DAYBREAK DAILY: Gansler battles cyber bullying in Maryland

ABC7 WEATHER: Partly sunny with highs in the upper 80s.

‘GOOD MORNING WASHINGTON’: Among the reports – Comprehensive coverage of the Capitol-area chase and shooting; much more, beginning at 4:30 a.m. M-F.

BULLYING PULPIT: And social media, per the Baltimore Sun, “Facebook and Maryland's school systems will pilot an initiative next year that should help make it easier to have offensive or hurtful language on the social media site taken down. The effort to combat cyber bullying was started by Maryland Attorney General Douglas F. Gansler, who announced the new initiative, called the Educator Escalation Channel, at a meeting Thursday with school district superintendents.

“Under the initiative, Facebook will help educate school systems on better ways to combat cyber bullying and give them a channel to the social media giant to report offensive behavior. "When there is clear cyber bullying going on, then getting that language taken off Facebook as quickly as possible" is important, Gansler said.”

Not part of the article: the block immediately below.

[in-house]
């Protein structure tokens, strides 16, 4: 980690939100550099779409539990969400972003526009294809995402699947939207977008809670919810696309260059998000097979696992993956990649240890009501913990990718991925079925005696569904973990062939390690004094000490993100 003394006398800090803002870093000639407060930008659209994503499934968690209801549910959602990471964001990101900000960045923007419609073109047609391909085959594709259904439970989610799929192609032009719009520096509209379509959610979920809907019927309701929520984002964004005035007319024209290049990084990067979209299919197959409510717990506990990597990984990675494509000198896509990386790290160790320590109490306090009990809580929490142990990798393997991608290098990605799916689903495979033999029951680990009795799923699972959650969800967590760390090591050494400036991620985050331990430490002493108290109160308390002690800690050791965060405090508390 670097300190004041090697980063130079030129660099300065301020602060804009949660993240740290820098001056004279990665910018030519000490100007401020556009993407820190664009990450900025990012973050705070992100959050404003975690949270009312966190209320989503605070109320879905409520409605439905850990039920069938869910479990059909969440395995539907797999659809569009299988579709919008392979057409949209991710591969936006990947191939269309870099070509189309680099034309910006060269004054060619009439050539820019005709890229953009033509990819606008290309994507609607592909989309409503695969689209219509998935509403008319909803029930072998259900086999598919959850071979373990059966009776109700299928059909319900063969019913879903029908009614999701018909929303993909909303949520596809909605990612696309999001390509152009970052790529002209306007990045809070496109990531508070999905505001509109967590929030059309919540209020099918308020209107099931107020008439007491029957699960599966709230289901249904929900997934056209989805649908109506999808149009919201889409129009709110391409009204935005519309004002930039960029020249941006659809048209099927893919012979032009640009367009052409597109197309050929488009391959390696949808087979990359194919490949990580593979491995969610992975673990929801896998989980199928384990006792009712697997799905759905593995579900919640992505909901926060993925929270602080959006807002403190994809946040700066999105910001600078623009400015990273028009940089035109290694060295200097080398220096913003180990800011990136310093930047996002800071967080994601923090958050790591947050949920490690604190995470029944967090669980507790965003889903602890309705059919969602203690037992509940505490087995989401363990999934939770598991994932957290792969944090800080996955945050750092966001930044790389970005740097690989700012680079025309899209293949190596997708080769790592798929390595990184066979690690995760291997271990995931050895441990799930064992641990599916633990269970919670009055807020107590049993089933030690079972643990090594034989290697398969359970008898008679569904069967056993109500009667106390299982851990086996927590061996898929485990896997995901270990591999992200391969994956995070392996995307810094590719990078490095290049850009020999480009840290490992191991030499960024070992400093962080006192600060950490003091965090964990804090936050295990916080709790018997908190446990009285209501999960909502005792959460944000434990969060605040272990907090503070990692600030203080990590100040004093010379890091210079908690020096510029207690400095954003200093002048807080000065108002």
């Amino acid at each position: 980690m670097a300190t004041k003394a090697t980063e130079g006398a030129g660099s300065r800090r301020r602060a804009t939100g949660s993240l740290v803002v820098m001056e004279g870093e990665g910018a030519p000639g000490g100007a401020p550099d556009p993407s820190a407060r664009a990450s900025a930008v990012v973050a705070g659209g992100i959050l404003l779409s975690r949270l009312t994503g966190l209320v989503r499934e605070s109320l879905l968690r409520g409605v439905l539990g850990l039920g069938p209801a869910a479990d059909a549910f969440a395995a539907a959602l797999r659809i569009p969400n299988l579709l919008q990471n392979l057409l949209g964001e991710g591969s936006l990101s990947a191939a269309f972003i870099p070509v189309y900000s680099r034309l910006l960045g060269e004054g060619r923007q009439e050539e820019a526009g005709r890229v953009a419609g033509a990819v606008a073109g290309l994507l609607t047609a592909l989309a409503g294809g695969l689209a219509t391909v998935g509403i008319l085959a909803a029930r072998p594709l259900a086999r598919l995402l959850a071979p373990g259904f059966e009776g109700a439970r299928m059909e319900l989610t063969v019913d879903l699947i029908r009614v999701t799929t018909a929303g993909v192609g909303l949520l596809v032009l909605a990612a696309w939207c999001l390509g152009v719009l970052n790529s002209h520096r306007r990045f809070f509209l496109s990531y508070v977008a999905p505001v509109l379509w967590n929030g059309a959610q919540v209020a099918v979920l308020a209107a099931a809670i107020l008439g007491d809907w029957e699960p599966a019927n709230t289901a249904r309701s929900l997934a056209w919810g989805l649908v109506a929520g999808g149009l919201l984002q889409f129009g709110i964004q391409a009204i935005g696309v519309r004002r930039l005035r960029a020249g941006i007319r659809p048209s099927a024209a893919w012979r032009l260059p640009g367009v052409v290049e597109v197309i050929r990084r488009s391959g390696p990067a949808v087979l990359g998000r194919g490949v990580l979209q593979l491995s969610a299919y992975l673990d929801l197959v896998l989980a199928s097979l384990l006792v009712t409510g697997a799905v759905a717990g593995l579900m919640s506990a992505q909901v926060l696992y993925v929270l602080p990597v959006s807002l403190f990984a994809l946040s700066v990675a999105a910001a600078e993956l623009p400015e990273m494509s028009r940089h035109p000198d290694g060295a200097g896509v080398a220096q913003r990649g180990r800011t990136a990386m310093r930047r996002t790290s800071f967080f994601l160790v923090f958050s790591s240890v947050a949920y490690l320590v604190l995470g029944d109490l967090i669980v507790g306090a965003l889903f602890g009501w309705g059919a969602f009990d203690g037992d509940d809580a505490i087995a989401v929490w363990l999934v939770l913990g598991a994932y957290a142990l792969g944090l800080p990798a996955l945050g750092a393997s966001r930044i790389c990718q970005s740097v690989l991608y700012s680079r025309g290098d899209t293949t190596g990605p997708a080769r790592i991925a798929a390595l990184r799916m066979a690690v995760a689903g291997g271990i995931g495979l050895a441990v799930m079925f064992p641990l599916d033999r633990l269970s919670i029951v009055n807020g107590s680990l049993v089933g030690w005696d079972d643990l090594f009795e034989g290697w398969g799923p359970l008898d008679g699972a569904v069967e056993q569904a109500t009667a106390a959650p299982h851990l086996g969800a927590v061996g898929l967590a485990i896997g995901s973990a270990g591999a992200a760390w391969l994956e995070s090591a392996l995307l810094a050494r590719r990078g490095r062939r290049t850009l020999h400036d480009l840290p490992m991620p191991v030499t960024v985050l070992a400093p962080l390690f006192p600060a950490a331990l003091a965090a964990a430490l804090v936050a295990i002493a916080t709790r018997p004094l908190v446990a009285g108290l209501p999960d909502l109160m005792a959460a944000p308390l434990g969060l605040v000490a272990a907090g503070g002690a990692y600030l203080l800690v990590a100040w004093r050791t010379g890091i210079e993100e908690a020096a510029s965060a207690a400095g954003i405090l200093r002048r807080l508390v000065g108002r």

FALL FOILAGE: But if there’s no one there to see it. . ., per the Richmond Times-Dispatch, “What do autumn leaves and historic sites have in common? The federal government shutdown is making it tough, in some places, to see both.

“October marks the beginning of the fall leaf-viewing season, particularly in western Virginia. But shuttered federal sites include Shenandoah National Park and its Skyline Drive between Waynesboro and Front Royal, a popular destination for Blue Ridge leaf peepers.”

MEANWHILE: Tighten that belt, per the Virginian-Pilot, “As he has done in previous years, Gov. Bob McDonnell has asked his agency heads to propose state budget cost-cutting ideas, a request partly inspired by the federal shutdown.The governor has directed agencies to find 2 percent savings for the current budget, which runs through next June, and recommend 4 percent "savings strategies" for the next biennial budget that begins in July.